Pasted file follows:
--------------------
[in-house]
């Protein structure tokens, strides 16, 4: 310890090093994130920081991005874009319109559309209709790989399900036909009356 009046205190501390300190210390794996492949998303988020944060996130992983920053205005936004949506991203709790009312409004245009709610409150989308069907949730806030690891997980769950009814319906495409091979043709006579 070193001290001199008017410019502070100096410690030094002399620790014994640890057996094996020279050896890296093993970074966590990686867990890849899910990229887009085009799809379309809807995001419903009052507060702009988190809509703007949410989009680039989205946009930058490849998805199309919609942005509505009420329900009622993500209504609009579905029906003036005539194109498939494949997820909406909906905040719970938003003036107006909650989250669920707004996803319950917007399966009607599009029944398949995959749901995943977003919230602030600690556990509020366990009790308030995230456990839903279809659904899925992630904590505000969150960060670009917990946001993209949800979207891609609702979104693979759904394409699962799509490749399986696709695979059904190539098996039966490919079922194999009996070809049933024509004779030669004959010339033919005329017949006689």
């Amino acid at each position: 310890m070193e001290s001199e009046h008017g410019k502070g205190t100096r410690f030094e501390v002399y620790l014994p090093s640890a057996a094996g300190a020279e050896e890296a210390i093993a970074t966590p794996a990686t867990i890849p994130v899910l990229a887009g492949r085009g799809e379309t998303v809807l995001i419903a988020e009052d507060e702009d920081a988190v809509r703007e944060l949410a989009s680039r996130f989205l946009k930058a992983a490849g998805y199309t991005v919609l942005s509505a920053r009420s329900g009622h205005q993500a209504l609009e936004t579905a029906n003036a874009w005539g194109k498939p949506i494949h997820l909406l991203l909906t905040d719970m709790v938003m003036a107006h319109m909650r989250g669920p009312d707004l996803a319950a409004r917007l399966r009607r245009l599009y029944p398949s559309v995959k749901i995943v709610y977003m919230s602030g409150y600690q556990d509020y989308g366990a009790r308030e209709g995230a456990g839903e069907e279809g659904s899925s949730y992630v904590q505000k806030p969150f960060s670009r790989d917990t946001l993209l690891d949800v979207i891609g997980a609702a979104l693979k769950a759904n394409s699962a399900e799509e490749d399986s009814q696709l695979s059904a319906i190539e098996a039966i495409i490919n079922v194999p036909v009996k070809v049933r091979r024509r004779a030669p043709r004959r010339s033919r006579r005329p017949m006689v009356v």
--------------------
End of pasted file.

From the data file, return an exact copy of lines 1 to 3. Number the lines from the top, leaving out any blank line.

[in-house]
């Protein structure tokens, strides 16, 4: 310890090093994130920081991005874009319109559309209709790989399900036909009356 009046205190501390300190210390794996492949998303988020944060996130992983920053205005936004949506991203709790009312409004245009709610409150989308069907949730806030690891997980769950009814319906495409091979043709006579 070193001290001199008017410019502070100096410690030094002399620790014994640890057996094996020279050896890296093993970074966590990686867990890849899910990229887009085009799809379309809807995001419903009052507060702009988190809509703007949410989009680039989205946009930058490849998805199309919609942005509505009420329900009622993500209504609009579905029906003036005539194109498939494949997820909406909906905040719970938003003036107006909650989250669920707004996803319950917007399966009607599009029944398949995959749901995943977003919230602030600690556990509020366990009790308030995230456990839903279809659904899925992630904590505000969150960060670009917990946001993209949800979207891609609702979104693979759904394409699962799509490749399986696709695979059904190539098996039966490919079922194999009996070809049933024509004779030669004959010339033919005329017949006689």
């Amino acid at each position: 310890m070193e001290s001199e009046h008017g410019k502070g205190t100096r410690f030094e501390v002399y620790l014994p090093s640890a057996a094996g300190a020279e050896e890296a210390i093993a970074t966590p794996a990686t867990i890849p994130v899910l990229a887009g492949r085009g799809e379309t998303v809807l995001i419903a988020e009052d507060e702009d920081a988190v809509r703007e944060l949410a989009s680039r996130f989205l946009k930058a992983a490849g998805y199309t991005v919609l942005s509505a920053r009420s329900g009622h205005q993500a209504l609009e936004t579905a029906n003036a874009w005539g194109k498939p949506i494949h997820l909406l991203l909906t905040d719970m709790v938003m003036a107006h319109m909650r989250g669920p009312d707004l996803a319950a409004r917007l399966r009607r245009l599009y029944p398949s559309v995959k749901i995943v709610y977003m919230s602030g409150y600690q556990d509020y989308g366990a009790r308030e209709g995230a456990g839903e069907e279809g659904s899925s949730y992630v904590q505000k806030p969150f960060s670009r790989d917990t946001l993209l690891d949800v979207i891609g997980a609702a979104l693979k769950a759904n394409s699962a399900e799509e490749d399986s009814q696709l695979s059904a319906i190539e098996a039966i495409i490919n079922v194999p036909v009996k070809v049933r091979r024509r004779a030669p043709r004959r010339s033919r006579r005329p017949m006689v009356v």